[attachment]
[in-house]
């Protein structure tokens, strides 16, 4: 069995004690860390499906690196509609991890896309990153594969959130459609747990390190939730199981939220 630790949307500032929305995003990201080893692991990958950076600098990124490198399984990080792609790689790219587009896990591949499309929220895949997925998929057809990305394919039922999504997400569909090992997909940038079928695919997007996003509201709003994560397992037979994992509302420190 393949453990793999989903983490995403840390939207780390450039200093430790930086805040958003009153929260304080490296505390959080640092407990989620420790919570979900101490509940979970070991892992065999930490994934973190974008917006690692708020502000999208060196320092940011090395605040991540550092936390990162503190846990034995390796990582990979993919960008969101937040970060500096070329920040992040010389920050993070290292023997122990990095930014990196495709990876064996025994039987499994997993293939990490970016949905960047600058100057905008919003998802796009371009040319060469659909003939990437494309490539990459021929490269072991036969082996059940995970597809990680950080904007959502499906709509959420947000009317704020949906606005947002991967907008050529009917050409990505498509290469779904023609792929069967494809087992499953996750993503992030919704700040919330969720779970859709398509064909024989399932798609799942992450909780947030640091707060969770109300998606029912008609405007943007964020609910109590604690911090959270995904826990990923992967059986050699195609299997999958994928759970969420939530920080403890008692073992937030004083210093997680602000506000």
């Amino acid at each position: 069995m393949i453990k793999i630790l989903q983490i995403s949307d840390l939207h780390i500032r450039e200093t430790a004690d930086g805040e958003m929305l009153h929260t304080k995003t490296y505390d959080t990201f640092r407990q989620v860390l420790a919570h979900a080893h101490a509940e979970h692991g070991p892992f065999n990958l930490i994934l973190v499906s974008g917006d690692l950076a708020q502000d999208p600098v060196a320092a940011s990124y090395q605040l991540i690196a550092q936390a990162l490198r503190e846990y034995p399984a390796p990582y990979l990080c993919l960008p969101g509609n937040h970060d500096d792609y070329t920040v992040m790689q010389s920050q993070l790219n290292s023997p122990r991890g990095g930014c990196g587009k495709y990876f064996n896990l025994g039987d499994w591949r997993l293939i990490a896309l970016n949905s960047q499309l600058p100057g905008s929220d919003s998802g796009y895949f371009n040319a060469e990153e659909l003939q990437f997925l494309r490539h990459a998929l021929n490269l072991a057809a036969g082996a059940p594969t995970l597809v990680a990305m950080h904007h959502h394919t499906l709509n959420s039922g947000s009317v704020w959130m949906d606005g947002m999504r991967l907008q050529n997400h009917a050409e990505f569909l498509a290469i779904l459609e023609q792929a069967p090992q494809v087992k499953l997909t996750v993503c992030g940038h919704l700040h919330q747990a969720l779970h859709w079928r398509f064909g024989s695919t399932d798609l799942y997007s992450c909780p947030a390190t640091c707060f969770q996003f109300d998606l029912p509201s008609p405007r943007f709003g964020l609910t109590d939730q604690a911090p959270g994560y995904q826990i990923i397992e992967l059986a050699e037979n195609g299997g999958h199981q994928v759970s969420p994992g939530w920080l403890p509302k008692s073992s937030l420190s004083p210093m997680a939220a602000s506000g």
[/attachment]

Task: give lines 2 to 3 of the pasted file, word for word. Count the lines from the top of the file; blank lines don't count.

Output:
């Protein structure tokens, strides 16, 4: 069995004690860390499906690196509609991890896309990153594969959130459609747990390190939730199981939220 630790949307500032929305995003990201080893692991990958950076600098990124490198399984990080792609790689790219587009896990591949499309929220895949997925998929057809990305394919039922999504997400569909090992997909940038079928695919997007996003509201709003994560397992037979994992509302420190 393949453990793999989903983490995403840390939207780390450039200093430790930086805040958003009153929260304080490296505390959080640092407990989620420790919570979900101490509940979970070991892992065999930490994934973190974008917006690692708020502000999208060196320092940011090395605040991540550092936390990162503190846990034995390796990582990979993919960008969101937040970060500096070329920040992040010389920050993070290292023997122990990095930014990196495709990876064996025994039987499994997993293939990490970016949905960047600058100057905008919003998802796009371009040319060469659909003939990437494309490539990459021929490269072991036969082996059940995970597809990680950080904007959502499906709509959420947000009317704020949906606005947002991967907008050529009917050409990505498509290469779904023609792929069967494809087992499953996750993503992030919704700040919330969720779970859709398509064909024989399932798609799942992450909780947030640091707060969770109300998606029912008609405007943007964020609910109590604690911090959270995904826990990923992967059986050699195609299997999958994928759970969420939530920080403890008692073992937030004083210093997680602000506000």
């Amino acid at each position: 069995m393949i453990k793999i630790l989903q983490i995403s949307d840390l939207h780390i500032r450039e200093t430790a004690d930086g805040e958003m929305l009153h929260t304080k995003t490296y505390d959080t990201f640092r407990q989620v860390l420790a919570h979900a080893h101490a509940e979970h692991g070991p892992f065999n990958l930490i994934l973190v499906s974008g917006d690692l950076a708020q502000d999208p600098v060196a320092a940011s990124y090395q605040l991540i690196a550092q936390a990162l490198r503190e846990y034995p399984a390796p990582y990979l990080c993919l960008p969101g509609n937040h970060d500096d792609y070329t920040v992040m790689q010389s920050q993070l790219n290292s023997p122990r991890g990095g930014c990196g587009k495709y990876f064996n896990l025994g039987d499994w591949r997993l293939i990490a896309l970016n949905s960047q499309l600058p100057g905008s929220d919003s998802g796009y895949f371009n040319a060469e990153e659909l003939q990437f997925l494309r490539h990459a998929l021929n490269l072991a057809a036969g082996a059940p594969t995970l597809v990680a990305m950080h904007h959502h394919t499906l709509n959420s039922g947000s009317v704020w959130m949906d606005g947002m999504r991967l907008q050529n997400h009917a050409e990505f569909l498509a290469i779904l459609e023609q792929a069967p090992q494809v087992k499953l997909t996750v993503c992030g940038h919704l700040h919330q747990a969720l779970h859709w079928r398509f064909g024989s695919t399932d798609l799942y997007s992450c909780p947030a390190t640091c707060f969770q996003f109300d998606l029912p509201s008609p405007r943007f709003g964020l609910t109590d939730q604690a911090p959270g994560y995904q826990i990923i397992e992967l059986a050699e037979n195609g299997g999958h199981q994928v759970s969420p994992g939530w920080l403890p509302k008692s073992s937030l420190s004083p210093m997680a939220a602000s506000g």